If you have even a passing familiarity with technology, you’ve probably at least heard of the Turing test. You’ll understand that it’s pretty exciting therefore that it’s been passed for the first time by a computer belonging to the University of Reading in the UK.
For those unfamiliar with the concept, The Turing test — named after computing pioneer Alan Turing — is a test of a machine’s ability to exhibit intelligent behaviour equivalent to, or indistinguishable from, that of a human.
As Wikipedia notes:
In the original illustrative example, a human judge engages in natural language conversations with a human and a machine designed to generate performance indistinguishable from that of a human being. All participants are separated from one another. If the judge cannot reliably tell the machine from the human, the machine is said to have passed the test.
The university meanwhile adds that if “a computer is mistaken for a human more than 30% of the time during a series of five minute keyboard conversations it passes the test”.
The 65-year-old test was passed for the first time by the university’s supercomputer Eugene Goostman during Turing Test 2014 held at the Royal Society in London on Saturday. The computer, which is designed to simulate a 13-year-old boy (we thought they just grunted at that age), managed to convince the judges that it was human 33% of the time.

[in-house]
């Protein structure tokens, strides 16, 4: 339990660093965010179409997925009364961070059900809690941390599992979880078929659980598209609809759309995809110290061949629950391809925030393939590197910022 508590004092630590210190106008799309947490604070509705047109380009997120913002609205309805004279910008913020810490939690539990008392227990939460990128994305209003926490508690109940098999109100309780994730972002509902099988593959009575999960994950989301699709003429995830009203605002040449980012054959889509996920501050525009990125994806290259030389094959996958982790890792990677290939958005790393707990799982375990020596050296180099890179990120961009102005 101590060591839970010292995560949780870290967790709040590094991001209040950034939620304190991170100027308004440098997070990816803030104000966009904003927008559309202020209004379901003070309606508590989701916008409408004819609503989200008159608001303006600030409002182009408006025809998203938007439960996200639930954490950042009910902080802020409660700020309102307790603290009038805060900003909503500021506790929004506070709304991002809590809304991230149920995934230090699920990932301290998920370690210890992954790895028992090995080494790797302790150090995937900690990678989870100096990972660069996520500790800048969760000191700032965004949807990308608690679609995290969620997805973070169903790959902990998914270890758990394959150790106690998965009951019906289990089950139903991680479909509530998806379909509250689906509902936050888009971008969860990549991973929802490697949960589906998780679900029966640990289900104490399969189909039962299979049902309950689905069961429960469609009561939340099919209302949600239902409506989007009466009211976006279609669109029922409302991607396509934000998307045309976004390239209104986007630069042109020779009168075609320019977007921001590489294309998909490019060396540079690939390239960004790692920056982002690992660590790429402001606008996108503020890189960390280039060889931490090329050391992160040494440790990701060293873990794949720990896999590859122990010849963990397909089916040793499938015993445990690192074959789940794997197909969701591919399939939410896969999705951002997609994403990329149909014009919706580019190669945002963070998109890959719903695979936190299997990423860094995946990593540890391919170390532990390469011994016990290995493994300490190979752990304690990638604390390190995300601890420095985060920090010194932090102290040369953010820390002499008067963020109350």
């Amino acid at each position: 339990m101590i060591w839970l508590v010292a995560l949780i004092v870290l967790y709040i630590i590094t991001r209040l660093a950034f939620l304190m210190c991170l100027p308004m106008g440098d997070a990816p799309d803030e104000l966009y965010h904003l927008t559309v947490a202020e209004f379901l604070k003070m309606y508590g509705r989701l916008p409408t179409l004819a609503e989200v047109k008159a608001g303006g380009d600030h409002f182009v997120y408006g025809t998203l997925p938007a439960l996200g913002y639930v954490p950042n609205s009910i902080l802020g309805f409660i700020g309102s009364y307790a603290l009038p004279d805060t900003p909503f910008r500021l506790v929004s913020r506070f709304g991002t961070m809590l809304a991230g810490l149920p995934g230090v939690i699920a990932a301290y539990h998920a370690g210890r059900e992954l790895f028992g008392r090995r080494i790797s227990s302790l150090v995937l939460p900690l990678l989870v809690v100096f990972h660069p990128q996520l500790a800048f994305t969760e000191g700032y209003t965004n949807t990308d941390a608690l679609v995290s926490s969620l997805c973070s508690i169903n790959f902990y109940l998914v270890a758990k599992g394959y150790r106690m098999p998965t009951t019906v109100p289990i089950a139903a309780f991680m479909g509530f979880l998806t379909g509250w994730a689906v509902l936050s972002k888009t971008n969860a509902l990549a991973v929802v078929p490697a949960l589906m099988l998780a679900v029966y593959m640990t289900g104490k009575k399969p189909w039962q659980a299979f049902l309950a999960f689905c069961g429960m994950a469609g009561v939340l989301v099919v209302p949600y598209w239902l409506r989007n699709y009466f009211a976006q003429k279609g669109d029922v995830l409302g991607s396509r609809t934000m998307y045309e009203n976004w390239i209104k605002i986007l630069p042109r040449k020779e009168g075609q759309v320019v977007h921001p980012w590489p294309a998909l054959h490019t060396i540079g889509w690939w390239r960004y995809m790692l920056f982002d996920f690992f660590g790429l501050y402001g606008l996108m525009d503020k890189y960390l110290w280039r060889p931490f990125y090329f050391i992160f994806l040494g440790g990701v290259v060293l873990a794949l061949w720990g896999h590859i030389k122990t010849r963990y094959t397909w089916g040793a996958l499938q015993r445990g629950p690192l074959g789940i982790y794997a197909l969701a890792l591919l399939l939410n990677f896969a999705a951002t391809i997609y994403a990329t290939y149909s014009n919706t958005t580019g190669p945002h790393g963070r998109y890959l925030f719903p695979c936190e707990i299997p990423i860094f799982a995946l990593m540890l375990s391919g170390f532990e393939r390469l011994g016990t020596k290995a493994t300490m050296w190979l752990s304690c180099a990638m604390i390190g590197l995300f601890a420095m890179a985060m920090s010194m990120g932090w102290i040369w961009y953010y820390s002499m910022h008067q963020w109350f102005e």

The event was organised by the University’s School of Systems Engineering in partnership with RoboLaw, an EU-funded organisation examining the regulation of emerging robotic technologies.
Preempting any claims that the test had been passed before, Professor Kevin Warwick, a Visiting Professor at the University of Reading and Deputy Vice-Chancellor for Research at Coventry University, said:
The words Turing Test have been applied to similar competitions around the world. However this event involved the most simultaneous comparison tests than ever before, was independently verified and, crucially, the conversations were unrestricted. A true Turing Test does not set the questions or topics prior to the conversations.
The university reportedly spent a significant amount of time making sure that Eugene, one of five supercomputers battling it for the Turing Test 2014 Prize, had a “believable personality”. It also says that it plans to keep working on advancing its AI capabilities.
On learning about the milestone, Professor Richard Dawkins suggested that we need to move the milestone on the Turing test:
Turing imagined talking to computer in separate room. What if talk to robot interacting w real world? I think that's where my bar is set now
— Richard Dawkins (@RichardDawkins) June 9, 2014